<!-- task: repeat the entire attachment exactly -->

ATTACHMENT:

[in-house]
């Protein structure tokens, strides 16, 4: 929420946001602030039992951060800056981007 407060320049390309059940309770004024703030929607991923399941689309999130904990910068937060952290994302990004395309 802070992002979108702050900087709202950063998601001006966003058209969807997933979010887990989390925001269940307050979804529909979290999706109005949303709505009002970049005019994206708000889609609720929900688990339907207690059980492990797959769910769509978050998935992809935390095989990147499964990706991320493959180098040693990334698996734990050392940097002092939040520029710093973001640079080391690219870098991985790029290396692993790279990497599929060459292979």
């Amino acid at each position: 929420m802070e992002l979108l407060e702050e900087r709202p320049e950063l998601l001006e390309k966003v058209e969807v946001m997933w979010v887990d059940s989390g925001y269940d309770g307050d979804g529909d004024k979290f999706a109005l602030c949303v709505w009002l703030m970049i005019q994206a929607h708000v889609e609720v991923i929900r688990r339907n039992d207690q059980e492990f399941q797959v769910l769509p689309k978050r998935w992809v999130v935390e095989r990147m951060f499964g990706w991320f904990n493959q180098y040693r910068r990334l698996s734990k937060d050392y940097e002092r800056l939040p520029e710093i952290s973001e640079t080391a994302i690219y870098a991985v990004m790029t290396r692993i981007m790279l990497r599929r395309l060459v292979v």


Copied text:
[in-house]
């Protein structure tokens, strides 16, 4: 929420946001602030039992951060800056981007 407060320049390309059940309770004024703030929607991923399941689309999130904990910068937060952290994302990004395309 802070992002979108702050900087709202950063998601001006966003058209969807997933979010887990989390925001269940307050979804529909979290999706109005949303709505009002970049005019994206708000889609609720929900688990339907207690059980492990797959769910769509978050998935992809935390095989990147499964990706991320493959180098040693990334698996734990050392940097002092939040520029710093973001640079080391690219870098991985790029290396692993790279990497599929060459292979």
């Amino acid at each position: 929420m802070e992002l979108l407060e702050e900087r709202p320049e950063l998601l001006e390309k966003v058209e969807v946001m997933w979010v887990d059940s989390g925001y269940d309770g307050d979804g529909d004024k979290f999706a109005l602030c949303v709505w009002l703030m970049i005019q994206a929607h708000v889609e609720v991923i929900r688990r339907n039992d207690q059980e492990f399941q797959v769910l769509p689309k978050r998935w992809v999130v935390e095989r990147m951060f499964g990706w991320f904990n493959q180098y040693r910068r990334l698996s734990k937060d050392y940097e002092r800056l939040p520029e710093i952290s973001e640079t080391a994302i690219y870098a991985v990004m790029t290396r692993i981007m790279l990497r599929r395309l060459v292979v």